Marvel Comics had such an immediate impact on my life when I discovered them in the early 1960s that it was only matter of time before my Marvel mania would grow to include the comics published by the company before the birth of the Fantastic Four. Those ATLAS COMICS weren't easy to find - there were few places in Cleveland in the 1960s where you could buy any old comics, much less old Atlas comics - but, on the upside, there wasn't a lot of competition for them among the comics fans of the time. The monster/mystery titles were my favorites, but I bought quite a few western and war comics as well. Those comics are gone now - sold over the decades to pay this bill or that - but I remember them fondly.
THE KID FROM TEXAS #2 [August, 1957] was not one of the comics I bought back in the day. Drawn by the great Joe Sinnott, the Kid didn't have much of a career: two issues of his own comic book and inventory-burning appearances in GUNSMOKE WESTERN, KID COLT OUTLAW, and WYATT EARP. Only two of his stories have ever been reprinted, which is a shame because Sinnott did nice work on them.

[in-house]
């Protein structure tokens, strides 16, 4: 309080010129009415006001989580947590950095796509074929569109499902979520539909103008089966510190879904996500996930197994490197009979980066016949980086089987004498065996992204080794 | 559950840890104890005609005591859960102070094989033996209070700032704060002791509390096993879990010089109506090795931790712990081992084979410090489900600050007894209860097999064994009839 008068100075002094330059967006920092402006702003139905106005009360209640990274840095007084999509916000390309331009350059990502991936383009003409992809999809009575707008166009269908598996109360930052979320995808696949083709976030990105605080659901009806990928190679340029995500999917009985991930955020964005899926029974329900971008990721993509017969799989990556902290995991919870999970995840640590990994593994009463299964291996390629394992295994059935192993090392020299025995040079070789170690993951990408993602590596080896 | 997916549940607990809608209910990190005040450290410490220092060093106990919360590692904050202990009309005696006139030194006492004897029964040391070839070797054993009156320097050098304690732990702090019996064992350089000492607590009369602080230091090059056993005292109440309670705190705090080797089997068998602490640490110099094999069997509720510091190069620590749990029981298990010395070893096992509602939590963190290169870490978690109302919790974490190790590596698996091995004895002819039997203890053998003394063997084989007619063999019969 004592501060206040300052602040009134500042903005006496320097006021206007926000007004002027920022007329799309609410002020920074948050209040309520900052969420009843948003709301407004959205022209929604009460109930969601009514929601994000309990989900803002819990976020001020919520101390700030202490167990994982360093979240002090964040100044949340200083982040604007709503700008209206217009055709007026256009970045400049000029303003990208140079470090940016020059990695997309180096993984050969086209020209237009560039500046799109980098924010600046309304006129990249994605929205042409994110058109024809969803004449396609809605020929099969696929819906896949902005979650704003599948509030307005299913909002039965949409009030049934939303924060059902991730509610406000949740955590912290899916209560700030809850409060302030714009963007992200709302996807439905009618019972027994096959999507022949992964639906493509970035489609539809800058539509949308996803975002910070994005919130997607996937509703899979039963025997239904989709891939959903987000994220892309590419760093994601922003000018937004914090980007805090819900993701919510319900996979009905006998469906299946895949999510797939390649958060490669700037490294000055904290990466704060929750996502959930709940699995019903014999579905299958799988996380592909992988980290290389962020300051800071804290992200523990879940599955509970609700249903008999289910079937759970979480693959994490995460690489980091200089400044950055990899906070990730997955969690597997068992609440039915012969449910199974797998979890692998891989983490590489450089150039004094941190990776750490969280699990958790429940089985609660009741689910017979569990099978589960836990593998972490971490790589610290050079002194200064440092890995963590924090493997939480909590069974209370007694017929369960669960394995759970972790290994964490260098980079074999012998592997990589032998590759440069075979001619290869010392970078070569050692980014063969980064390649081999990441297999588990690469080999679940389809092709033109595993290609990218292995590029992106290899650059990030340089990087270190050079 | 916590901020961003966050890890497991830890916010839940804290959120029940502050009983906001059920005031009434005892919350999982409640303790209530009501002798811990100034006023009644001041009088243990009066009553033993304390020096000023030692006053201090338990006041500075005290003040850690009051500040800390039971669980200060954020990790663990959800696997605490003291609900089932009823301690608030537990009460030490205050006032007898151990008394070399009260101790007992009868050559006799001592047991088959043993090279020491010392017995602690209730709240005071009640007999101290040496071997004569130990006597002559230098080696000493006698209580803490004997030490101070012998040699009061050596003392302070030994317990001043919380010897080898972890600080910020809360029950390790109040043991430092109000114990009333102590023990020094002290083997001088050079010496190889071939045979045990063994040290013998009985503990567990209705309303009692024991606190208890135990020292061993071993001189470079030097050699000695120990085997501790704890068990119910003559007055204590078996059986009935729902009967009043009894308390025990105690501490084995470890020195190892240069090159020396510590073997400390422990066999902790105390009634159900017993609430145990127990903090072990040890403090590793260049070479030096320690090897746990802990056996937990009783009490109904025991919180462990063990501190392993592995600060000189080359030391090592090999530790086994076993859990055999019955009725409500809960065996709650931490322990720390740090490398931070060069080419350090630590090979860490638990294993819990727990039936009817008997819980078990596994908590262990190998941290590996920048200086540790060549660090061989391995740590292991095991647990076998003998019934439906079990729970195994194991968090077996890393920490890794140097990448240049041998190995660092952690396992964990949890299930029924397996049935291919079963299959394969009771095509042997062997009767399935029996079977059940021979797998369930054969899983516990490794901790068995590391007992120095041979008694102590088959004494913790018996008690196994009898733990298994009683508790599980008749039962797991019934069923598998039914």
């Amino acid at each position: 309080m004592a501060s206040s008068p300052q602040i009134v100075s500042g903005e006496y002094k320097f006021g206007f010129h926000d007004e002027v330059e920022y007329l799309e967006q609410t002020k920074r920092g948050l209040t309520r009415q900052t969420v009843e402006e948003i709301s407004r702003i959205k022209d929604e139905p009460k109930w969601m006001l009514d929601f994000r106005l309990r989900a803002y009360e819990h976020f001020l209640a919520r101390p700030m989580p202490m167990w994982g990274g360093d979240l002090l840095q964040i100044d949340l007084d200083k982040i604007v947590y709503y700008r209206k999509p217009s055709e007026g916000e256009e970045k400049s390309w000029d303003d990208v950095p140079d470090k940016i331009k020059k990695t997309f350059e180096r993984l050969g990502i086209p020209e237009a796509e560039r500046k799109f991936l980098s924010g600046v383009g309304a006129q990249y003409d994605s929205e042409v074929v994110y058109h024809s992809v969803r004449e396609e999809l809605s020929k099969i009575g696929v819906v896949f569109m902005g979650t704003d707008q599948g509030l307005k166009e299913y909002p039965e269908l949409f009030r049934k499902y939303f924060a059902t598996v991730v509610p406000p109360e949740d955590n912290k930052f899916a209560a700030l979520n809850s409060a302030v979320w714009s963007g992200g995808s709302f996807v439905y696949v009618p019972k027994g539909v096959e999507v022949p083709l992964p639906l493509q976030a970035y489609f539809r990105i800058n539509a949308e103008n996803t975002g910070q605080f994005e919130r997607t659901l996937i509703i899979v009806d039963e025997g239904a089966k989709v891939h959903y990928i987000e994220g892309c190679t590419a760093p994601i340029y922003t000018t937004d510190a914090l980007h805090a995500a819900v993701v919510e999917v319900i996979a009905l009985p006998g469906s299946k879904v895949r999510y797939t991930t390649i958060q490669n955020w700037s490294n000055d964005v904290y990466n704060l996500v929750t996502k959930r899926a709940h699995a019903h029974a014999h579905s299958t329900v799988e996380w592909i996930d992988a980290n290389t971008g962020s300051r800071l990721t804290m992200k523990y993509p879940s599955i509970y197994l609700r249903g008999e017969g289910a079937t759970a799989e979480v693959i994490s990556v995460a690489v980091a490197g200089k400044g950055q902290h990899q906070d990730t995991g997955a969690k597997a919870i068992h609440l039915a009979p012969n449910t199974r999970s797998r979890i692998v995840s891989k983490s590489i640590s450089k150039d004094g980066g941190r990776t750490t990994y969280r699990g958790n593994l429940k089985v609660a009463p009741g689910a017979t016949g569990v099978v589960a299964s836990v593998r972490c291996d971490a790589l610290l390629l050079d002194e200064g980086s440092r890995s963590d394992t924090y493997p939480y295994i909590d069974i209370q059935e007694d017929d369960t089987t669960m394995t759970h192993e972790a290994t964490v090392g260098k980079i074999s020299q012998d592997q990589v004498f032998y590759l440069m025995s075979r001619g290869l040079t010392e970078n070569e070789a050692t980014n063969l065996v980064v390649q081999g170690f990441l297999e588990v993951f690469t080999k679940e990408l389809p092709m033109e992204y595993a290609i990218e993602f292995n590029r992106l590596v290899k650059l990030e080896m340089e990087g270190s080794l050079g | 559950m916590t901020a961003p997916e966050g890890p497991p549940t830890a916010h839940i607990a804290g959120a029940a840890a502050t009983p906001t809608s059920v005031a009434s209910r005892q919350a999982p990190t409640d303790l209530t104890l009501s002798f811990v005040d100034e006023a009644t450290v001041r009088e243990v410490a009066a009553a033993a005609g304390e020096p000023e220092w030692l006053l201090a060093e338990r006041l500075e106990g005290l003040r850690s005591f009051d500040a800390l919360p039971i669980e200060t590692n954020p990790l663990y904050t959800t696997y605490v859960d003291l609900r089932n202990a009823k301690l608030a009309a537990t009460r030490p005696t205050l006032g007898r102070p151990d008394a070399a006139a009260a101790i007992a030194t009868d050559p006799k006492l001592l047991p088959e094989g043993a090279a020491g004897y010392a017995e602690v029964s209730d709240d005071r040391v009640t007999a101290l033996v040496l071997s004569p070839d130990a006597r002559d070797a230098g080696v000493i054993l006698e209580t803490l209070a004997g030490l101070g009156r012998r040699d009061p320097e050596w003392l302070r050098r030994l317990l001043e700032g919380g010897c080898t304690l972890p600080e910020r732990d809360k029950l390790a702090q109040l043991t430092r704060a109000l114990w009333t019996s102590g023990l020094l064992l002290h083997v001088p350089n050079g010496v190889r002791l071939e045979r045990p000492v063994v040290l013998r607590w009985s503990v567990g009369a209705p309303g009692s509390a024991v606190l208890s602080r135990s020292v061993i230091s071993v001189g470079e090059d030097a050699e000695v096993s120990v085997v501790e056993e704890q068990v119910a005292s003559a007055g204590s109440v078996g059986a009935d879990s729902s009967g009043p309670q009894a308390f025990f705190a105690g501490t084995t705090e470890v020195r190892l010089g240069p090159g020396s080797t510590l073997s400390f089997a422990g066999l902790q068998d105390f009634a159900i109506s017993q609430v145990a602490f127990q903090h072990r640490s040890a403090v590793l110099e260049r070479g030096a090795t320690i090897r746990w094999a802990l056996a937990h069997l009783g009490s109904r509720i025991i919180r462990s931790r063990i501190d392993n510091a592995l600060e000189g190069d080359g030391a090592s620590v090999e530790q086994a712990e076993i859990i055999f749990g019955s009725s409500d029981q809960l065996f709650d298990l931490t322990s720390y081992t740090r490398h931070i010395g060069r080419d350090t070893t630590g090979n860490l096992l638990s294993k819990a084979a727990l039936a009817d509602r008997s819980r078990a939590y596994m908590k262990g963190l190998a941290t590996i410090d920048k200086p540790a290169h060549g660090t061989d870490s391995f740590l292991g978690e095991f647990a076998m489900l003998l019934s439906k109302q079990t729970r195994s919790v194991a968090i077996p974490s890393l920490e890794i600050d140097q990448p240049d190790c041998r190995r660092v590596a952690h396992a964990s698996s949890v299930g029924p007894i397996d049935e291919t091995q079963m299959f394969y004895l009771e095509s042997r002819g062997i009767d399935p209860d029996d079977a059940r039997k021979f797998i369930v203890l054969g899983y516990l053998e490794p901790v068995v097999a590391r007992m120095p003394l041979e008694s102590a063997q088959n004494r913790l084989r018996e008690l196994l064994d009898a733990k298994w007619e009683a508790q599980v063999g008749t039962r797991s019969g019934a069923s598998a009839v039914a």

Though I probably read those reprints, I owe my knowledge of the Kid From Texas to good old Jess Nevins. The short version of the character's career is...Dan Hawk was the son of a Texas Ranger who died at the Alamo. He was raised by Cactus, his dad's friend, who taught him all the western skills that would come in so handy when he got into comics. He had what Nevins describes as "unusual sensitivity" towards Native Americans. He was an "honorary" Texas Ranger, having declined full membership so he could see more of the West and land a hand where needed. For a further account of his history, head over to:
Fred Kida drew the cover of THE KID FROM TEXAS #2. There were four Kid From Texas stories, all drawn by Sinnott:
"Six-Gun Showdown in Laredo" (six pages);
"Stampede at Book Canyon" (five pages);
"Red Claw's Revenge" (four pages); and,
"Hand Over Yore Guns" (five pages).
Filling out the issue were:
"Wanted: Dead or Alive" (a four-page non-series story drawn by Alfonso Greene); and,
"Signs of War" (a two-page text story).
Almost all of Atlas/Marvel's western stars were kids. Off the top of my head, I was able to name Kid Colt, Rawhide Kid, Two-Gun Kid, Ringo Kid, Outlaw Kid, Apache Kid, the Kid From Texas, and the Kid From Dodge City. I probably missed a few.
Somewhere in the Isabella Archives is a script I began writing for an "underground" comic I was following around with back in the 1970s. "Kid Kid" was a parody of all those Marvel western kids and its lead character was overly fond of goats.
Researching ATLAS COMICS is one of my favorite fan activities. Arguably the best online resource for this is Greg Gatlin's great ATLAS TALES [www.atlastales.com], which has data on darn near 4,500 individual issues and over 3,600 cover images. If it had a buffet, I could vacation there.
Watch for more ATLAS fun in future TOTs.
COMIC BOOK NERD